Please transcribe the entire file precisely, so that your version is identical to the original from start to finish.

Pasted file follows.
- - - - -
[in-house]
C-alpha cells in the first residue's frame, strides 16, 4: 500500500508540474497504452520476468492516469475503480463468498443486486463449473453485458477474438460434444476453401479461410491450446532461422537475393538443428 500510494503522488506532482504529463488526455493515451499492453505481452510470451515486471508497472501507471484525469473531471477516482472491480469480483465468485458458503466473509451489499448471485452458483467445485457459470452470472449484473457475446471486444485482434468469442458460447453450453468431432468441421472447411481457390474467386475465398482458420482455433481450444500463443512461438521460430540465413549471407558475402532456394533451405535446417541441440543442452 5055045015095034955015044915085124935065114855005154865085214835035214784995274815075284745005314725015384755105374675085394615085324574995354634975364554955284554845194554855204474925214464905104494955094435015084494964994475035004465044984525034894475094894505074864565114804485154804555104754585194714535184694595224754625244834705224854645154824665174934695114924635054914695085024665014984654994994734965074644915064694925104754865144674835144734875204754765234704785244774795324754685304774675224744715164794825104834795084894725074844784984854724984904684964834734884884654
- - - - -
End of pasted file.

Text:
[in-house]
C-alpha cells in the first residue's frame, strides 16, 4: 500500500508540474497504452520476468492516469475503480463468498443486486463449473453485458477474438460434444476453401479461410491450446532461422537475393538443428 500510494503522488506532482504529463488526455493515451499492453505481452510470451515486471508497472501507471484525469473531471477516482472491480469480483465468485458458503466473509451489499448471485452458483467445485457459470452470472449484473457475446471486444485482434468469442458460447453450453468431432468441421472447411481457390474467386475465398482458420482455433481450444500463443512461438521460430540465413549471407558475402532456394533451405535446417541441440543442452 5055045015095034955015044915085124935065114855005154865085214835035214784995274815075284745005314725015384755105374675085394615085324574995354634975364554955284554845194554855204474925214464905104494955094435015084494964994475035004465044984525034894475094894505074864565114804485154804555104754585194714535184694595224754625244834705224854645154824665174934695114924635054914695085024665014984654994994734965074644915064694925104754865144674835144734875204754765234704785244774795324754685304774675224744715164794825104834795084894725074844784984854724984904684964834734884884654